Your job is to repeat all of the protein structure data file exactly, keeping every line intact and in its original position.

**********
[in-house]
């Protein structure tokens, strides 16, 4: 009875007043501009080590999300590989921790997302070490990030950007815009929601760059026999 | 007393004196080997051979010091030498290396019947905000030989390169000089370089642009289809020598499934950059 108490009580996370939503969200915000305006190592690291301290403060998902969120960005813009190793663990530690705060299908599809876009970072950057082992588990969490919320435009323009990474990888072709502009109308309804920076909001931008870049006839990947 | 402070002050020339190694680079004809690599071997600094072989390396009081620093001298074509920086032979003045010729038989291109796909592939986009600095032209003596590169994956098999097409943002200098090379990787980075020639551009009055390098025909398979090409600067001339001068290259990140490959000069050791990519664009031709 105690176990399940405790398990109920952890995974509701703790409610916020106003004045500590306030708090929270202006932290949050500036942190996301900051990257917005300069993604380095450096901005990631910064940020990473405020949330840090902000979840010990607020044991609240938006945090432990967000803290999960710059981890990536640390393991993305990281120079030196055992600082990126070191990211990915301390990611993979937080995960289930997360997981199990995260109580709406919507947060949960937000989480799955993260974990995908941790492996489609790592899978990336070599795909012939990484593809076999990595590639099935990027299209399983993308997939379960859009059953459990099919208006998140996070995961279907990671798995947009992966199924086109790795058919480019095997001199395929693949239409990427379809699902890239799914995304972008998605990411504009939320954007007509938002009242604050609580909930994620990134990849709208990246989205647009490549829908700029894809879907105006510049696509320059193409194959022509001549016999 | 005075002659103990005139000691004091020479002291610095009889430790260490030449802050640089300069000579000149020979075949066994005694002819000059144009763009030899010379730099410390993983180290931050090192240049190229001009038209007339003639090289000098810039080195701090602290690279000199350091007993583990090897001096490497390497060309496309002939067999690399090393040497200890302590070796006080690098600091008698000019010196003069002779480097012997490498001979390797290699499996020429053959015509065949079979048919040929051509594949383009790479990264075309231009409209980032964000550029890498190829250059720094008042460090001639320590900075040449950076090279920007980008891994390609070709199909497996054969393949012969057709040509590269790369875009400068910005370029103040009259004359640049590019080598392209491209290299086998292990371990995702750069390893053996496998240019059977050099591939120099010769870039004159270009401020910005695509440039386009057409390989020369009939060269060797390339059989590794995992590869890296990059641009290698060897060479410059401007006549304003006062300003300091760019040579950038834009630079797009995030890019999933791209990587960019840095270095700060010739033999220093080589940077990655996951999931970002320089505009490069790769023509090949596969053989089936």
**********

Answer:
[in-house]
């Protein structure tokens, strides 16, 4: 009875007043501009080590999300590989921790997302070490990030950007815009929601760059026999 | 007393004196080997051979010091030498290396019947905000030989390169000089370089642009289809020598499934950059 108490009580996370939503969200915000305006190592690291301290403060998902969120960005813009190793663990530690705060299908599809876009970072950057082992588990969490919320435009323009990474990888072709502009109308309804920076909001931008870049006839990947 | 402070002050020339190694680079004809690599071997600094072989390396009081620093001298074509920086032979003045010729038989291109796909592939986009600095032209003596590169994956098999097409943002200098090379990787980075020639551009009055390098025909398979090409600067001339001068290259990140490959000069050791990519664009031709 105690176990399940405790398990109920952890995974509701703790409610916020106003004045500590306030708090929270202006932290949050500036942190996301900051990257917005300069993604380095450096901005990631910064940020990473405020949330840090902000979840010990607020044991609240938006945090432990967000803290999960710059981890990536640390393991993305990281120079030196055992600082990126070191990211990915301390990611993979937080995960289930997360997981199990995260109580709406919507947060949960937000989480799955993260974990995908941790492996489609790592899978990336070599795909012939990484593809076999990595590639099935990027299209399983993308997939379960859009059953459990099919208006998140996070995961279907990671798995947009992966199924086109790795058919480019095997001199395929693949239409990427379809699902890239799914995304972008998605990411504009939320954007007509938002009242604050609580909930994620990134990849709208990246989205647009490549829908700029894809879907105006510049696509320059193409194959022509001549016999 | 005075002659103990005139000691004091020479002291610095009889430790260490030449802050640089300069000579000149020979075949066994005694002819000059144009763009030899010379730099410390993983180290931050090192240049190229001009038209007339003639090289000098810039080195701090602290690279000199350091007993583990090897001096490497390497060309496309002939067999690399090393040497200890302590070796006080690098600091008698000019010196003069002779480097012997490498001979390797290699499996020429053959015509065949079979048919040929051509594949383009790479990264075309231009409209980032964000550029890498190829250059720094008042460090001639320590900075040449950076090279920007980008891994390609070709199909497996054969393949012969057709040509590269790369875009400068910005370029103040009259004359640049590019080598392209491209290299086998292990371990995702750069390893053996496998240019059977050099591939120099010769870039004159270009401020910005695509440039386009057409390989020369009939060269060797390339059989590794995992590869890296990059641009290698060897060479410059401007006549304003006062300003300091760019040579950038834009630079797009995030890019999933791209990587960019840095270095700060010739033999220093080589940077990655996951999931970002320089505009490069790769023509090949596969053989089936």